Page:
Defining Documents in American History: American Citizenship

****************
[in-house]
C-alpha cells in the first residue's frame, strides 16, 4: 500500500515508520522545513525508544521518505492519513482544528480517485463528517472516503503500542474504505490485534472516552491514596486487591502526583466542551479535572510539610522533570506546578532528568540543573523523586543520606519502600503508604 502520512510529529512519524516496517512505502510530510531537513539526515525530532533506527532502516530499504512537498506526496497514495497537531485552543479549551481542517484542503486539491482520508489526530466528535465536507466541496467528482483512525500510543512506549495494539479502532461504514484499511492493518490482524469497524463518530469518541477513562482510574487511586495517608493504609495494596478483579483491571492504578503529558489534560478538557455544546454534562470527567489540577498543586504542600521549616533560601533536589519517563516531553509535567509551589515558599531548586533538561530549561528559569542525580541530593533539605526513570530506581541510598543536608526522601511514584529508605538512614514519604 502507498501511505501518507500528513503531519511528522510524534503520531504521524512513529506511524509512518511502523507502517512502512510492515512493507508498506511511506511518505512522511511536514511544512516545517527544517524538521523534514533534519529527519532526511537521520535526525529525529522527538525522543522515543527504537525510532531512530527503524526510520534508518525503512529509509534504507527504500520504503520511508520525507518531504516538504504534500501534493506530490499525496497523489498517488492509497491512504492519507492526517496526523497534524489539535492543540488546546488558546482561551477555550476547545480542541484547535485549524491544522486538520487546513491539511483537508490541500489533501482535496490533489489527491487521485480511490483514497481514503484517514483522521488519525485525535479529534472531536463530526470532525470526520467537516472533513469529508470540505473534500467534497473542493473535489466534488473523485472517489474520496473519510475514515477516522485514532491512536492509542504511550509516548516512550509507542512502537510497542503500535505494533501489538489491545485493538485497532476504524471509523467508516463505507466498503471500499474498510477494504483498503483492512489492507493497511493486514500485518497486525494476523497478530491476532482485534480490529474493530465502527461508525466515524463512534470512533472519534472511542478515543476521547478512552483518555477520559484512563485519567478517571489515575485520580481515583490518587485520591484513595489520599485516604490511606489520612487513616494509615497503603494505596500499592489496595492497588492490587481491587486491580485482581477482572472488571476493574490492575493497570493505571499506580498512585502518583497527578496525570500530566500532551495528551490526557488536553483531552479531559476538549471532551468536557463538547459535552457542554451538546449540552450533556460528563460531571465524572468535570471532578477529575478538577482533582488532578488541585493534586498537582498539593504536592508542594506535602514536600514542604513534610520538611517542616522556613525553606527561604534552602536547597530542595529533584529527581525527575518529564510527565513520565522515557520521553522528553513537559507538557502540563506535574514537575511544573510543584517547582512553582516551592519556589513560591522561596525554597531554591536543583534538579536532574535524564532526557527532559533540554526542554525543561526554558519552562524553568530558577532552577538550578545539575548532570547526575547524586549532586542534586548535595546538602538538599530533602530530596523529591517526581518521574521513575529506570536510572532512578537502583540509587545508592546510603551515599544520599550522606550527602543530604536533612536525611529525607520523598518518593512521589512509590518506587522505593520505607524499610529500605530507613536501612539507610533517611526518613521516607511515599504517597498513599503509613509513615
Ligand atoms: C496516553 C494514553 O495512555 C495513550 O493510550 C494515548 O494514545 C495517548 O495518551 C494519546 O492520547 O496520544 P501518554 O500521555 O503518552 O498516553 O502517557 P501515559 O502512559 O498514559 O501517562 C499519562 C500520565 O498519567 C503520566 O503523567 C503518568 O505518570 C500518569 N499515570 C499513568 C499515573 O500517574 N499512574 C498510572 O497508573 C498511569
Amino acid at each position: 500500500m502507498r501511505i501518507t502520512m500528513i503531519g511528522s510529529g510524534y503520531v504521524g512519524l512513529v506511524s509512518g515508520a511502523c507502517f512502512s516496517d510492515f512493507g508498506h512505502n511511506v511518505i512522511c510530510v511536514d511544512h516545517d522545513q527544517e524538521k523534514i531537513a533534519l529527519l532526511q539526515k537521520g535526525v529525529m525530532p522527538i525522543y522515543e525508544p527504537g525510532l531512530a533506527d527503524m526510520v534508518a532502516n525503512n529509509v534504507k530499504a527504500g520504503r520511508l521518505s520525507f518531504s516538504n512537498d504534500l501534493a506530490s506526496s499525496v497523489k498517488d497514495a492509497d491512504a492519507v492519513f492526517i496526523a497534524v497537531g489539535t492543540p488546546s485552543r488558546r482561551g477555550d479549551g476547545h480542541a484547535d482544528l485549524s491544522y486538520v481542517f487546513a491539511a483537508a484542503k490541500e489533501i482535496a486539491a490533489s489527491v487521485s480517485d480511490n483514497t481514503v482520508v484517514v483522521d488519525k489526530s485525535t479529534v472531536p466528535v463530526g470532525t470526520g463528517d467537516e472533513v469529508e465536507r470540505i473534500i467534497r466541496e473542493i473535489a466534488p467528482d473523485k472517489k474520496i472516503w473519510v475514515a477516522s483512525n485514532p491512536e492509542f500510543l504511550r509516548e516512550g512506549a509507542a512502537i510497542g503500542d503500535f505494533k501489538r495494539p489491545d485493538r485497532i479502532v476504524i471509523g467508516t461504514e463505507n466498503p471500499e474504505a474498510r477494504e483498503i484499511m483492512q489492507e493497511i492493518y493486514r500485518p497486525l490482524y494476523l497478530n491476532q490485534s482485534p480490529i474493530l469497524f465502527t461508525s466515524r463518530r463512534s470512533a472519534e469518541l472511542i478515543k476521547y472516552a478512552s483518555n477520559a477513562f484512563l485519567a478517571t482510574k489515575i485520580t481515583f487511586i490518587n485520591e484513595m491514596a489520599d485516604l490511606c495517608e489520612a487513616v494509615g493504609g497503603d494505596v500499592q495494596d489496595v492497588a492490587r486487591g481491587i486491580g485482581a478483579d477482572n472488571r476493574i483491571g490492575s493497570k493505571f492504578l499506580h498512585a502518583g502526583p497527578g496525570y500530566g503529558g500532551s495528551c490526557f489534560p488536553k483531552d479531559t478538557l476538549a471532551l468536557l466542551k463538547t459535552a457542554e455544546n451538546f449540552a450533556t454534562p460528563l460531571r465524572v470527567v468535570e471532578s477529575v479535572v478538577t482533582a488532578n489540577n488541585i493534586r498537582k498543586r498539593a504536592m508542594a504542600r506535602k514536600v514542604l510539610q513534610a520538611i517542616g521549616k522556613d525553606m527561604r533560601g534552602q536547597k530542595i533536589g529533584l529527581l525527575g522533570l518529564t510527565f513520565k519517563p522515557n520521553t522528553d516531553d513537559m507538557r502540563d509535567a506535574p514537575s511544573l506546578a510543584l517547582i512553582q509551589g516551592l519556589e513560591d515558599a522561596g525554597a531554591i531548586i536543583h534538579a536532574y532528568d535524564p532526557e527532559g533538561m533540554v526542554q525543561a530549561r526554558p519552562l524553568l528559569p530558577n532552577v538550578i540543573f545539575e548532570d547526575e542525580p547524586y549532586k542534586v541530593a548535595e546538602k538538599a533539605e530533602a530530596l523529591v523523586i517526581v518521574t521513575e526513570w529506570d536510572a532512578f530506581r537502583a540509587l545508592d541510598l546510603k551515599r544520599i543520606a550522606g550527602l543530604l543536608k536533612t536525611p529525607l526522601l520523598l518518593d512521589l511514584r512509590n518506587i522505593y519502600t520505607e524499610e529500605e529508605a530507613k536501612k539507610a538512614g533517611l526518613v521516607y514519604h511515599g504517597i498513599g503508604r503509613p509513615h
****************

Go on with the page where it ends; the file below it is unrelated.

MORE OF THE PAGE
This two-volume set examines how today's U.S. citizen was first imagined, how citizenship was established and codified, and how it has been refined over time. Essays also consider barriers to full citizenship, including voting rights, civil rights, prisoner's rights, immigration quotas, and the process of becoming a naturalized citizen. Slavery is also discussed, as slaves were not considered citizens at all and in fact only counted as three-fifths of man. Constitutional amendments, civil rights legislation, and a parade of court cases both advanced and prevented individuals from achieving citizenship. White women were considered citizens from the nation's earliest days, but they could not vote, hold office, or serve on juries until the determined efforts of suffragists began the process of making all women full citizens with all of its attendant rights, including the right to vote. Native Americans were not officially U.S. citizens until the passage of the Indian Citizenship Act in 1924.
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